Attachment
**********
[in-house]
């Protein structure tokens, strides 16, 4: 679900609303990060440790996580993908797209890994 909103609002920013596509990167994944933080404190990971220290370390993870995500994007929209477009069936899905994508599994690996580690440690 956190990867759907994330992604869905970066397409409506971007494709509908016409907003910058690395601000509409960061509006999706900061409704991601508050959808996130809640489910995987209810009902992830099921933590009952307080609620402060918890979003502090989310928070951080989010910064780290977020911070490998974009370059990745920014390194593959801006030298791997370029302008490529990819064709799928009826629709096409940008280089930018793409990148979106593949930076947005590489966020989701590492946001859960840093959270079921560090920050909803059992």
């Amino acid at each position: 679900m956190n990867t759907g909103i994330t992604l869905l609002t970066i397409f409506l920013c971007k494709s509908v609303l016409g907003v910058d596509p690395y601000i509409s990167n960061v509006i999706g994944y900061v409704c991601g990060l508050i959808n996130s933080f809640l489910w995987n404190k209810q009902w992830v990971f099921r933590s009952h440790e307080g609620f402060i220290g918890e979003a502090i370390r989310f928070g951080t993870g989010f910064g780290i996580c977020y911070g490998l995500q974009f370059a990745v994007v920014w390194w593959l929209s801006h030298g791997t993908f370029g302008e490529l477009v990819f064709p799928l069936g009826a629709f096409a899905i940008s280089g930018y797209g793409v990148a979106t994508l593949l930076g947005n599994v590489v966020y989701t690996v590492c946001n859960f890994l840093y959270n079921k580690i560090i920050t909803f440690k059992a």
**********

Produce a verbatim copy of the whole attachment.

[in-house]
């Protein structure tokens, strides 16, 4: 679900609303990060440790996580993908797209890994 909103609002920013596509990167994944933080404190990971220290370390993870995500994007929209477009069936899905994508599994690996580690440690 956190990867759907994330992604869905970066397409409506971007494709509908016409907003910058690395601000509409960061509006999706900061409704991601508050959808996130809640489910995987209810009902992830099921933590009952307080609620402060918890979003502090989310928070951080989010910064780290977020911070490998974009370059990745920014390194593959801006030298791997370029302008490529990819064709799928009826629709096409940008280089930018793409990148979106593949930076947005590489966020989701590492946001859960840093959270079921560090920050909803059992």
């Amino acid at each position: 679900m956190n990867t759907g909103i994330t992604l869905l609002t970066i397409f409506l920013c971007k494709s509908v609303l016409g907003v910058d596509p690395y601000i509409s990167n960061v509006i999706g994944y900061v409704c991601g990060l508050i959808n996130s933080f809640l489910w995987n404190k209810q009902w992830v990971f099921r933590s009952h440790e307080g609620f402060i220290g918890e979003a502090i370390r989310f928070g951080t993870g989010f910064g780290i996580c977020y911070g490998l995500q974009f370059a990745v994007v920014w390194w593959l929209s801006h030298g791997t993908f370029g302008e490529l477009v990819f064709p799928l069936g009826a629709f096409a899905i940008s280089g930018y797209g793409v990148a979106t994508l593949l930076g947005n599994v590489v966020y989701t690996v590492c946001n859960f890994l840093y959270n079921k580690i560090i920050t909803f440690k059992a």